IMPORTANT: Michael is licensed to practice law in the State of Michigan and have offices in Kent County. I am ethically required to state that the above information does not create an attorney/client relationship. These posts should be considered general legal education and are intended to provide general information the topic discussed. Frequently, differing facts about the particular individual or family, if known, could significantly change the recommendations made in the blog post. Information provided on this site should not be used as a substitute for competent legal advice from a licensed attorney that practices in the subject area in your state. The law changes frequently and varies from state to state.

Wills vs. Trusts – The Battle Continues

In a previous post we discussed many of the differences between wills and trusts. That discussion was from more of a “technical” standpoint, which can still leave a lot of questions. And those questions are typically the practical questions, such as “I have a couple of retirement accounts . . . would a will or trust be better for me?”

Generally speaking, here is a brief comparison of wills vs trusts relating to some practical considerations:

Wills tend to be sufficient in situations such as: simple and outright distribution of assets when privacy is not important.

Trusts tend to be better for handling the following: life insurance policies, qualified retirement plans (IRA, Roth IRA, 401k, 403b, etc.), somewhat more involved distribution of assets, maintaining privacy, possible or probably mental disability, desire to make it as easy as possible for family and loved ones, out-of-state real estate, out-of-state trustees (and beneficiaries), tax planning, protection of inheritance for spouse, children and grandchildren (or other loved ones), second marriages, and loved ones with special needs.

Keep in mind that there is no “one size fits all” answer to estate planning questions because each individual and each family is unique. Each estate plan should be too! Beware of the standard form document and a “telling you” versus “listening, learning and sharing with you” approach.

Call us at 616-827-7596, if you have questions or want to make sure your family’s plan is specific to who you are and what’s important to you.

Michael Lichterman is an estate planning and business planning attorney who helps families and business owners create a lasting legacy by planning for their Whole Family Wealth™. This goes beyond merely planning for finances – it’s about who your are and what’s important to you. He focuses on estate and asset protection planning for the “experienced” generation, the “sandwich generation” (caring for parents and children), doctors/physicians, nurses, lawyers, dentists, professionals with minor children, family owned businesses and pet planning. He takes the “counselor” part of attorney and counselor at law very seriously, and enjoys creating life long relationships with his clients – many of which have become great friends.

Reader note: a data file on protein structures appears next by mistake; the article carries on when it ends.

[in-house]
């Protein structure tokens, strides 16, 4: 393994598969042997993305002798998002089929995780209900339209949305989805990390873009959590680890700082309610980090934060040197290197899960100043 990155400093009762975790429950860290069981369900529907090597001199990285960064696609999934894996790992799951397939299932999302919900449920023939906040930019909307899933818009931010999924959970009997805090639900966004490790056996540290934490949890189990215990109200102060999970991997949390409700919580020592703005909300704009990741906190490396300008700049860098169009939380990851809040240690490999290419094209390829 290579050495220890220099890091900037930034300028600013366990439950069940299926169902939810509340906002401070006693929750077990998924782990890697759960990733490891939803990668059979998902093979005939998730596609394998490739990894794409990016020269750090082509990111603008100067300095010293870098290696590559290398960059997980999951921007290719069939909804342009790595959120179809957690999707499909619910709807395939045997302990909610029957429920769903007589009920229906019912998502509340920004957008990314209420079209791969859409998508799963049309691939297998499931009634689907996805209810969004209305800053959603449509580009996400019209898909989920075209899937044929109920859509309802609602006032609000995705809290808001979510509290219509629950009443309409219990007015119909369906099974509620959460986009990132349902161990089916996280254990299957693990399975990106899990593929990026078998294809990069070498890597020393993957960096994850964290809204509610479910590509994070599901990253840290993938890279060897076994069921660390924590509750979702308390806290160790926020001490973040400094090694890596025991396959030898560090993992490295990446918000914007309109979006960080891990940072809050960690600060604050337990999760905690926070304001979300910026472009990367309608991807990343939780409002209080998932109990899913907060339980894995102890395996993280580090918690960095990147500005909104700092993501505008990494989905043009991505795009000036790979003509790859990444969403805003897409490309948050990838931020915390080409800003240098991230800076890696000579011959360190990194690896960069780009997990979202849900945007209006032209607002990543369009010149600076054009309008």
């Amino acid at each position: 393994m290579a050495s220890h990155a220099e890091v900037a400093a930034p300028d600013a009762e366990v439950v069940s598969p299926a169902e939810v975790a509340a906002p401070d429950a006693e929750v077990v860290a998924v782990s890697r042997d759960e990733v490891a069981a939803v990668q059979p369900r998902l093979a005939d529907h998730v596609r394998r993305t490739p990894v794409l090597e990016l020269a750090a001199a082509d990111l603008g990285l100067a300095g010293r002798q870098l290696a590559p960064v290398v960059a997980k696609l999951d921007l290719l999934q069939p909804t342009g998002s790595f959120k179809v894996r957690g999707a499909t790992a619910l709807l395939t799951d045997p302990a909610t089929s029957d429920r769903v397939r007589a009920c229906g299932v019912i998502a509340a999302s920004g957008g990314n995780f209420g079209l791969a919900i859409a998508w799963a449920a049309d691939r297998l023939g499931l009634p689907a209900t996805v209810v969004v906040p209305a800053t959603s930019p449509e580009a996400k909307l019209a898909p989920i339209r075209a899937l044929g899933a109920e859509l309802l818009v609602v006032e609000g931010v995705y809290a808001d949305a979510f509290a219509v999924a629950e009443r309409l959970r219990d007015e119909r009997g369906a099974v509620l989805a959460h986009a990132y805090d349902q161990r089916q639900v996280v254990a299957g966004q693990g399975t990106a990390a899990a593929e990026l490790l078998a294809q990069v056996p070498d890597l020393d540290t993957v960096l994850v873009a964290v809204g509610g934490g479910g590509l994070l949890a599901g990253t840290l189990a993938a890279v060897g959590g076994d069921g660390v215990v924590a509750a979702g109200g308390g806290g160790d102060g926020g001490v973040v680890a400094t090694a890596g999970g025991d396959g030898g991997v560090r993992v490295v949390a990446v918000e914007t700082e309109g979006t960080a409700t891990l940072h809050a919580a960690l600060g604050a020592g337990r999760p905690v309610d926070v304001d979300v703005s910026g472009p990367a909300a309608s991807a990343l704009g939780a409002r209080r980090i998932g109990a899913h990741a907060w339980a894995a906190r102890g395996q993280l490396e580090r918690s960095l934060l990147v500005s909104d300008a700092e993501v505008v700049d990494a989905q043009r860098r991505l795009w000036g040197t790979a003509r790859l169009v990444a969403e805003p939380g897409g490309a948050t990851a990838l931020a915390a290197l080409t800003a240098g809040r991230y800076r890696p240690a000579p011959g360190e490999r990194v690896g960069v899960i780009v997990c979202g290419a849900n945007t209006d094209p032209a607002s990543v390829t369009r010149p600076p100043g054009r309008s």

Estate Planning Is For Everyone . . . Including You!

Many Grand Rapids families and families throughout Michigan have the misperception that estate planning is simply preparing for one’s death and is only necessary for the “wealthy.”  The truth is that estate planning is as much about passing values to loved ones as it is about passing material possessions.

So, it should come as no surprise that a February 16, 2012 Forbes article describes estate planning as “the most important love letters you’ll ever write,” encouraging readers to “find inspiration in knowing that you’re caring for the people and causes you love, even if you’re not here anymore.”

The Forbes article correctly concludes that estate planning is for every adult American (including us right here in Grand Rapids, Mi), and that everyone should successfully complete “thoughtfully prepared estate planning documents.” The complexity of those documents may change for more affluent people, but the need to care for loved ones and causes exists for everyone. And working with a qualified Grand Rapids, Mi wills and trusts attorney helps enlighten people as to all they can accomplish through the estate planning process.

I recommend you read the full article, titled The Most Important Love Letters You’ll Ever Write, by clicking here.

And you can read some of my blog posts on similar topics by clicking the links below:

Beware the Double Tragedy in Estate Planning

Family Stories as a Priceless Treasure

Non-Tax Reasons for Estate Planning

Michigan Legacy Planning . . . Not Your Regular Estate Plan

Life Is More Than Money: Leaving a Lasting Legacy

Michael Lichterman is an estate planning and business planning attorney who helps families and business owners create a lasting legacy by planning for their Whole Family Wealth™.  This goes beyond merely planning for finances – it’s about who your are and what’s important to you.  He focuses on estate and asset protection planning for  the “experienced” generation, the “sandwich generation” (caring for parents and children), doctors/physicians, nurses, lawyers, dentists, professionals with minor children, family owned businesses and pet planning.  He takes the “counselor” part of attorney and counselor at law very seriously, and enjoys creating life long relationships with his clients – many of which have become great friends.

Using Trust Protectors to Maximize Estate Plan Flexibility

I’m the type of person who genuinely believes anything can be done.  And as a Grand Rapids, MI estate planning attorney I bring that same attitude to helping craft caring estate plans for wonderful West Michigan families.  How?  Flexibility.  That’s right – not the standard form document that seems to try and wedge your family into whatever box is the “standard,” but rather a plan that let’s you share your goals, aspirations, hopes, values, experiences and stories, and makes it a reality.  One of the biggest “wishes” is that a plan will be flexible enough to handle changed circumstances throughout life.  One incredibly powerful tool used to accomplish this is a trust protector.